(1)

where n is the number of provinces; xi and xj the TB incidence rate in province i and j, respectively; \( \overline{x} \) the average of the reported TB incidence rates in all provinces; and wij the spatial weight matrix corresponding to provinces i and j; and I the local Moran’s I [47,48,49].

The local Getis-Ord Gi* statistic, a hotspot analysis function in ArcGIS (v.10.8, ESRI Inc., CA, USA), was used to investigate the intensity of incident TB cases, a measure of hot- or cold spot TB occurrence in Iran [50, 51]. To calculate this statistic, the value of proximity threshold was determined at 180 km for the study area using the Distance Band tool in ArcGIS. The statistical significance of a Z-score for each province was quantified through the presence of hotspots and coldspots of TB incidence relative to the hypothesis of spatial randomness [52]. The Getis-Ord Gi* calculates a Z-score where a significant positive Z-score (Gi*) indicates a hotspot phenomenon, while a significant negative Z-score indicates a coldspot [49,50,51]. Provinces with a Z-scores > 1.96 at 95% confidence level (p <  0.05) were categorised as TB incidence hotspots. Likewise, provinces with a Z-score of <− 1.96 indicated coldspots, i.e. areas with a very low level of TB incidence. The Getis-Ord local statistic is given as eq. 2 [51, 53]:

$$ {G}_i^{\ast }=\frac{\sum \limits_{j=1}^n{w}_{i,j}-\overline{x}\sum \limits_{j=1}^n{w}_{i,j}}{\sqrt[S]{n\sum \limits_{j=1}^n{w}_{i,j}^2-{\left(\sum \limits_{j=1}^n{w}_{i,j}\right)}^2}} $$
(2)

where xj is the TB incidence rate value for the j-th province. wi,j the spatial weight between the i-th and the j-th province, and n the total number of provinces. \( \overline{x} \) and s are the arithmetic mean and the standard deviation, respectively, of the TB rates in n provinces.

Temporal and spatio-temporal analysis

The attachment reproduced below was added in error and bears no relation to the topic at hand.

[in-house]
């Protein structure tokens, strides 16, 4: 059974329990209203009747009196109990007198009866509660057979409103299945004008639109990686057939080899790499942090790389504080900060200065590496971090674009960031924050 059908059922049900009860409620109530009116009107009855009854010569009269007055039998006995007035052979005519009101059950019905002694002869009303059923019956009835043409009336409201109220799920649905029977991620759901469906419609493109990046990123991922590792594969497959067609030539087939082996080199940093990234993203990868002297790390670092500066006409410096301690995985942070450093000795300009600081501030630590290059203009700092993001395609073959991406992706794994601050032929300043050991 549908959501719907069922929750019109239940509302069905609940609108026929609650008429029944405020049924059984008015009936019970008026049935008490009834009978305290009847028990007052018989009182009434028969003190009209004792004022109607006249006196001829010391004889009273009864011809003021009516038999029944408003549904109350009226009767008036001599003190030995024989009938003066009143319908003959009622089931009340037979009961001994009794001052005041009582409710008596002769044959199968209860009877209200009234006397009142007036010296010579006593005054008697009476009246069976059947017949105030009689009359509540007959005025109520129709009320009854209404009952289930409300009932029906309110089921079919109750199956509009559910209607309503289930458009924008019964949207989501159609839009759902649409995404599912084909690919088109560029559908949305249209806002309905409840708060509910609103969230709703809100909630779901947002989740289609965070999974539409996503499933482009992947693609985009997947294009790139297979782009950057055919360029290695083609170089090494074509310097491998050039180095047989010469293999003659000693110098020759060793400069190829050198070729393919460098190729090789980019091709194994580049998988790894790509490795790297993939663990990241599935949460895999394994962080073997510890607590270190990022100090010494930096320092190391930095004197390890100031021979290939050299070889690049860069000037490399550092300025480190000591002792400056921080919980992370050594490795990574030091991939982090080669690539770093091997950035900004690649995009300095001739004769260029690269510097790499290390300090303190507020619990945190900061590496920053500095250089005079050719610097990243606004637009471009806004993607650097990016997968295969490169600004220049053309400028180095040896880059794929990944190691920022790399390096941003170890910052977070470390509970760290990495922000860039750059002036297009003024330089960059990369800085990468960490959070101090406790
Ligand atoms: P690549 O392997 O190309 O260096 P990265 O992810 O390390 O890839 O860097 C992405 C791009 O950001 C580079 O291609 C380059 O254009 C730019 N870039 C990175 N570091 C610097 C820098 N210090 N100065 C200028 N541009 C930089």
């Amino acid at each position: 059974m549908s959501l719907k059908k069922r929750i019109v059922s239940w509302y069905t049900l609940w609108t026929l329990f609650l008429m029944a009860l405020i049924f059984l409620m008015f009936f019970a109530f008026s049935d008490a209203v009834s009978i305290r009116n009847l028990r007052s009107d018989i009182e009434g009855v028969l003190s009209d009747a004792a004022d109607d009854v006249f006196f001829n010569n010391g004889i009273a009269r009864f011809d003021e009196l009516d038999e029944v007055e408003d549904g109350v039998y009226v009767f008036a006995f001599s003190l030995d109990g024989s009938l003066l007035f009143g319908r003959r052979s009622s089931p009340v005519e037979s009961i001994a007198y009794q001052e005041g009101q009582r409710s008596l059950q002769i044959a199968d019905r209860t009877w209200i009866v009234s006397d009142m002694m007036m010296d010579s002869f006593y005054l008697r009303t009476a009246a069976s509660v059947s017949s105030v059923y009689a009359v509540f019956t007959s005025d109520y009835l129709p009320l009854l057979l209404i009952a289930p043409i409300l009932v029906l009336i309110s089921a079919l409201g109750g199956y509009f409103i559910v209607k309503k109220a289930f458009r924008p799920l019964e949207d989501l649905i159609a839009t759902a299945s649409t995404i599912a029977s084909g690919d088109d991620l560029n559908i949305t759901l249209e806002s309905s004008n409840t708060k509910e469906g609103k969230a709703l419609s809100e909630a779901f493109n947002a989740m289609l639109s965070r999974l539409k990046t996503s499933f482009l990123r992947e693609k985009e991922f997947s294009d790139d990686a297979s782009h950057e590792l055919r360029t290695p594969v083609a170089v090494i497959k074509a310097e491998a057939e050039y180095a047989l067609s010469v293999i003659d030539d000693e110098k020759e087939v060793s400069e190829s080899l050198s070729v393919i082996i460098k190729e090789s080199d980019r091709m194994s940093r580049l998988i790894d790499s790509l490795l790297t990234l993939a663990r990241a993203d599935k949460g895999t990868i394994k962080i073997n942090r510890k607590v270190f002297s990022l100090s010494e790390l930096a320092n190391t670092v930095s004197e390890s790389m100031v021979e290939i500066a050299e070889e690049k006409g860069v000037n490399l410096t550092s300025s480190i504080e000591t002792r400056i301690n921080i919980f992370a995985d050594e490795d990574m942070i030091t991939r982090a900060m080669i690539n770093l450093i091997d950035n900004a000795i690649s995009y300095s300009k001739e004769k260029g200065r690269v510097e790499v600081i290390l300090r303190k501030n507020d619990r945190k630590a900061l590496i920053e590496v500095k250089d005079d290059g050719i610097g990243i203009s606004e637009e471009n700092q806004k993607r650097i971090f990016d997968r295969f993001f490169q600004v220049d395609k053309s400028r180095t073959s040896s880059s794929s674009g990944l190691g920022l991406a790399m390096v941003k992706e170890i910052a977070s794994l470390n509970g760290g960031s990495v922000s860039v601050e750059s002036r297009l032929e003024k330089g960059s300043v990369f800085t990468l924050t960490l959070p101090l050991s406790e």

To identify the temporal and spatio-temporal clustering of TB incidence rates, the spatial scan statistics, introduced during the 1960s in the field of health sciences by Naus (1965) [54], was used. Spatial and temporal extensions of the scan methods were introduced by Kulldorff from 1997 [55] and have been applied in various fields in the health domain [56, 57]. This statistic allows pre-defined spatial and temporal windows to create a moving window that considers multiple spatial and temporal scales. Depending on the availability of data, the spatial scan statistic can be used for either aggregated data, such as provincial areas, or with precise geographical coordinates, where each area contains only one person at risk [58]. Relative risk (RR), Log likehood ratio (LLR) and the Mont Carlo test, which are described in details below, constitue approaches for the interpretation of space-time analysis in scan statistics.

Relative risk (RR)

RR is the estimated risk within the cluster divided by the estimated risk outside the cluster, which can be mathematically calculated by eq. 3:

$$ RR=\frac{c/E\left[c\right]}{\left(C-c\right)/\left(\mathrm{E}\left[C\right]-\mathrm{E}\left[\mathrm{c}\right]\right)}=\frac{c/E\left[c\right]}{\left(C-c\right)/\left(C-E\left[c\right]\right)} $$
(3)

where c is the number of observed cases (TB cases in this study) within the cluster; and C the total number of cases in the dataset. Note that E [C] = C since the analysis is conditioned on the total number of cases observed [59].

Log likelihood ratio (LLR)

Let I be the collection of all the geographic units (provinces in this case) in study region S. Zone i consists of neighbouring provinces and can have varying shapes and sizes. Let ci and ni be the observed number of cases and the expected number of cases (or population) in zone i, respectively. Then C and N (eq. 4) will be the total number of cases and the total number of expected cases in S, respectively.

$$ C=\sum \limits_i{c}_i\ \mathrm{and}\ N=\sum \limits_i{n}_i $$
(4)

For TB incidence, a Poisson model is typically chosen. The LLR of a zone i is then given by eq. 5 [60, 61]:

$$ LRR(i)=\left\{{\left(\frac{c_i}{n_i}\right)}^{c_i}{\left(\frac{C-{c}_i}{N-{n}_i}\right)}^{C-{c}_i}\right\}I\left({c}_i>{n}_i\right) $$
(5)